My comment: DUH. The report is NOT news to those of us in local government who’ve had to deal with the FCC Chairman and the outfall of a few of his decisions over the past eight years.

Exhibit 1: Congress authorized the removal of UHF television channels 52 through 69, freeing 108 megahertz of spectrum in the 700 megahertz (MHz) band for other uses. This spectrum was really valuable because it has good penetration of walls and into buildings. The FCC auctioned most of this spectrum to wireless telecommunications companies with the money going into the federal treasury.

About 10 megahertz was reserved for public safety use: police, fire, and emergency medical services. Traditionally, cities and counties and regions have licensed and used spectrum allocated to them to build radio systems for public safety and general government. Spectrum allocated only for voice radio systems, that is. We expected the same kinds of licensing rules to apply to this valuable new chunk of spectrum, which could be used for “broadband” – essentially wireless Internet. Such spectrum could send building maps to firefighters, video from crime scenes, patient telemetry from medic units.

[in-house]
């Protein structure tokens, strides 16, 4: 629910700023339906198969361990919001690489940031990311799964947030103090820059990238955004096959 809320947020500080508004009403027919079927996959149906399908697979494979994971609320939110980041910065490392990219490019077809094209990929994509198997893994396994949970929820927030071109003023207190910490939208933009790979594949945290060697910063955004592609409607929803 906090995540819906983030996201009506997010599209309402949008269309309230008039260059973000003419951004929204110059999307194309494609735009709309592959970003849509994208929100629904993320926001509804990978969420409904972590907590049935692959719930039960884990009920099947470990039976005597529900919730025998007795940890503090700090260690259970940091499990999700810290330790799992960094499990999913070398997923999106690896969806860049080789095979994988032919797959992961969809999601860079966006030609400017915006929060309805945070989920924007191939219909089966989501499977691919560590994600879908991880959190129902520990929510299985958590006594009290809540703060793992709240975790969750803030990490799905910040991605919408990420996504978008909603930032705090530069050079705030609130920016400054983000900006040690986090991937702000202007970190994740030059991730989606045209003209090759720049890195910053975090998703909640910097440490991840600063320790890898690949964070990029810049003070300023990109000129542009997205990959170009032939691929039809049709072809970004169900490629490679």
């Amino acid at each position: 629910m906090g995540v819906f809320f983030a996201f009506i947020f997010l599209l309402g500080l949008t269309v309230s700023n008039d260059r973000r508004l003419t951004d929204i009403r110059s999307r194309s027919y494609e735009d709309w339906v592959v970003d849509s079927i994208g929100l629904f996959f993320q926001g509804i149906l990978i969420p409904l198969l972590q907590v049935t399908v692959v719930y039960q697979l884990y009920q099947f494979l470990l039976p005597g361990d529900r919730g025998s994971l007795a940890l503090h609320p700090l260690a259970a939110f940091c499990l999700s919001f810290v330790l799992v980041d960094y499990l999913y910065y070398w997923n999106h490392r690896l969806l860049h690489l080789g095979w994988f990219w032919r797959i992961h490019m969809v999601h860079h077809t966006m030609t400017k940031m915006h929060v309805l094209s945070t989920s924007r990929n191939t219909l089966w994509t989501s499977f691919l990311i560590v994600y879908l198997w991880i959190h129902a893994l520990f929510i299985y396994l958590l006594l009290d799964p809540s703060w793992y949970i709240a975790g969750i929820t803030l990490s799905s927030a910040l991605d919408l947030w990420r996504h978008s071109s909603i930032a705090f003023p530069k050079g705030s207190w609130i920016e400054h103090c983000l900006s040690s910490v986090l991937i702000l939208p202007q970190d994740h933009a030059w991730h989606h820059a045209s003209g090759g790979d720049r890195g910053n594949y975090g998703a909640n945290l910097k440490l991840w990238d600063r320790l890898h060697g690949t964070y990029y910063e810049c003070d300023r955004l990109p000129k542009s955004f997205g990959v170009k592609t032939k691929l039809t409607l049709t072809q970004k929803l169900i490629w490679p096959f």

Under Martin, however, even that small piece of the 700 MHz spectrum was ripped from the hands of local government and was to be auctioned into the control of private companies. Only in the last few weeks – since the November 4th election and impending changes at the FCC – has this plan been derailed.